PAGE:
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People v Michael Diack

2-17-2015 New York:

People v Michael Diack

Kathy Manley, for appellant. Kenneth L. Gartner, for respondent. New York Civil Liberties Union, amicus curiae.

In 2006, Nassau County enacted Local Law No. 4–2006 (Local Law 4), which, as relevant here, prohibits registered sex offenders from residing within 1,000 feet of a school. In recent years, dozens of municipalities in this State have enacted similar laws that prohibit registered sex offenders from living within a certain distance of schools, daycare centers, parks, youth centers and other areas where children are likely to congregate.1 That such laws are proliferating at an accelerated rate is hardly surprising, given the significant interest involved, namely, the protection of children from sex offenders. Local governments have, understandably, relied on their police power in furthering that interest.

But a local government's police power is not absolute. When the State has created a comprehensive and detailed regulatory scheme with regard to the subject matter that the local law attempts to regulate, the local interest must yield to that of the State in regulating that field. We hold that the State's comprehensive and detailed statutory and regulatory framework for the identification, regulation and monitoring of registered sex offenders prohibits the enactment of a residency restriction law such as Local Law 4.


In 2001, defendant, a Nassau County resident, was convicted of the crime of possessing an obscene sexual performance by a child (Penal Law § 263.11). He served 22 months in prison and, upon his release from custody, was classified a level one sex offender under the Sex Offender Registration Act (Correction Law art 6–C, § 168 et seq.). Defendant was discharged from parole on August 19, 2004. In July 2008, defendant reported his change of address to the New York State Division of Criminal Justice Services. Upon receiving this information, the Nassau County Police Department determined that defendant had moved to an apartment located within 500 feet of two schools.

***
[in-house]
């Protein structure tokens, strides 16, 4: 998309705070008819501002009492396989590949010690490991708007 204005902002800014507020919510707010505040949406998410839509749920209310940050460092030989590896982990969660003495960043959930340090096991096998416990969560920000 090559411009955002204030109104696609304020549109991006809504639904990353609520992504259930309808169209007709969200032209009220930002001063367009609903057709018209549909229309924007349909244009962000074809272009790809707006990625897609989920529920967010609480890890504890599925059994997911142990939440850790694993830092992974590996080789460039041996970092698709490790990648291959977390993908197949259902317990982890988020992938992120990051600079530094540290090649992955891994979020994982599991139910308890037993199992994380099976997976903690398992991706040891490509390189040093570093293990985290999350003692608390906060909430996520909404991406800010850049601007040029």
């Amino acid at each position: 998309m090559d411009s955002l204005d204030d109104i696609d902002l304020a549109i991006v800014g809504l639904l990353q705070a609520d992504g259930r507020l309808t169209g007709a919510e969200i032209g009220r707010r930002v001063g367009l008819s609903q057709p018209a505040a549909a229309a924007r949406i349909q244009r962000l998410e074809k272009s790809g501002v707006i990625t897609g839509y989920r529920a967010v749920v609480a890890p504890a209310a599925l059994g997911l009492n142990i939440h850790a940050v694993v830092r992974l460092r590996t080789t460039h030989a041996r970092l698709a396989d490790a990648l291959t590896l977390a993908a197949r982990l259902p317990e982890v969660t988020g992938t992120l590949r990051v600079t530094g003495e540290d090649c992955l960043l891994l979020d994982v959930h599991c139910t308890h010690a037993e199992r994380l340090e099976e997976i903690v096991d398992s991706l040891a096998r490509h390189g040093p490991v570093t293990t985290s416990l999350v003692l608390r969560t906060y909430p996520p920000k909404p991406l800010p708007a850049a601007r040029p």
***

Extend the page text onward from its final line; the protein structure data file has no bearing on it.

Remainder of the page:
Defendant was charged by information with a violation of Nassau County Local Law 4, which is codified in Nassau County Administrative Code § 8–130.6. That provision states, in relevant part, that “[i]t shall be unlawful for any registered sex offender to establish a residence or domicile where the property line of such residence or domicile lies within: (1) one thousand feet of the property line of a school; or (2) five hundred feet of the property line of a park ․” (Nassau County Administrative Code § 8–130.6[a][1], [2] ). The code defines a “registered sex offender” as “a person who has been classified as a Level 1, Level 2 or Level 3 sex offender and who is required to register with the New York state division of criminal justice services, or other agency having jurisdiction,” pursuant to the Sex Offender Registration Act, regardless of whether the sex offender has actually registered (id . at § 8–230.2).

Defendant moved to dismiss the information on the ground that Local Law 4 and section 8–130.6 are preempted by state law. The District Court of Nassau County granted the motion and dismissed the charge on the ground that Local Law 4 is preempted by New York's “comprehensive statutory scheme for sex offenders.” The Appellate Term reversed and reinstated the information, holding that it could not discern any express or implied intention by the Legislature through the enactment of the Sex Offender Registration Act (and other state laws) to occupy the entire field so as to prohibit the enactment of local laws imposing “residency restrictions for sex offenders who are no longer on probation, parole supervision, subject to a conditional discharge or ․ seeking public assistance” (41 Misc.3d 36, 39 [App Term, 2d Dept, 9th and 10th Jud Dists 2013] ). A Judge of this Court granted defendant leave to appeal. ..Continued..

Courts: New York State Law Trumps Stricter Local Laws in Residency Requirements for Sex Offenders

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